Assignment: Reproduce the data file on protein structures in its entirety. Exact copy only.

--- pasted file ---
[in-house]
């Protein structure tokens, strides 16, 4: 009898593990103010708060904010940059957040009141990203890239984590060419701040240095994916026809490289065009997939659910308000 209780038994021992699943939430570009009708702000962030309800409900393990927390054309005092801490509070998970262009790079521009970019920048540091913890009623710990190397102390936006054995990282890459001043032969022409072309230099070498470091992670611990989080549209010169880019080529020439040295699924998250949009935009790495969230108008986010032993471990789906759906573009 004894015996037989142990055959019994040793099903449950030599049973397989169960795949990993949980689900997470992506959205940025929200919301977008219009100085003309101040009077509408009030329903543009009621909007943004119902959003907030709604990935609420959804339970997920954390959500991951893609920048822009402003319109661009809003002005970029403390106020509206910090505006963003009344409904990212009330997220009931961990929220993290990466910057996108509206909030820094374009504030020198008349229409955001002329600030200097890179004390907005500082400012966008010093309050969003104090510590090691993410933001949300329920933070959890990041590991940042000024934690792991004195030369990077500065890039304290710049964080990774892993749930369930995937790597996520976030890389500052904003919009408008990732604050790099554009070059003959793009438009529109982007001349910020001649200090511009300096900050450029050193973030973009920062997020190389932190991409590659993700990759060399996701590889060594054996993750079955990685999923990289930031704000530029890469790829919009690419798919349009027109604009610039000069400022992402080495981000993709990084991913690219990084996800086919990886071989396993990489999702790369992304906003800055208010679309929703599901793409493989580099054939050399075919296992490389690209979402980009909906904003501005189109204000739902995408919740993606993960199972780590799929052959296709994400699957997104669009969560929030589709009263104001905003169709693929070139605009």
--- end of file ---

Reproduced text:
[in-house]
């Protein structure tokens, strides 16, 4: 009898593990103010708060904010940059957040009141990203890239984590060419701040240095994916026809490289065009997939659910308000 209780038994021992699943939430570009009708702000962030309800409900393990927390054309005092801490509070998970262009790079521009970019920048540091913890009623710990190397102390936006054995990282890459001043032969022409072309230099070498470091992670611990989080549209010169880019080529020439040295699924998250949009935009790495969230108008986010032993471990789906759906573009 004894015996037989142990055959019994040793099903449950030599049973397989169960795949990993949980689900997470992506959205940025929200919301977008219009100085003309101040009077509408009030329903543009009621909007943004119902959003907030709604990935609420959804339970997920954390959500991951893609920048822009402003319109661009809003002005970029403390106020509206910090505006963003009344409904990212009330997220009931961990929220993290990466910057996108509206909030820094374009504030020198008349229409955001002329600030200097890179004390907005500082400012966008010093309050969003104090510590090691993410933001949300329920933070959890990041590991940042000024934690792991004195030369990077500065890039304290710049964080990774892993749930369930995937790597996520976030890389500052904003919009408008990732604050790099554009070059003959793009438009529109982007001349910020001649200090511009300096900050450029050193973030973009920062997020190389932190991409590659993700990759060399996701590889060594054996993750079955990685999923990289930031704000530029890469790829919009690419798919349009027109604009610039000069400022992402080495981000993709990084991913690219990084996800086919990886071989396993990489999702790369992304906003800055208010679309929703599901793409493989580099054939050399075919296992490389690209979402980009909906904003501005189109204000739902995408919740993606993960199972780590799929052959296709994400699957997104669009969560929030589709009263104001905003169709693929070139605009």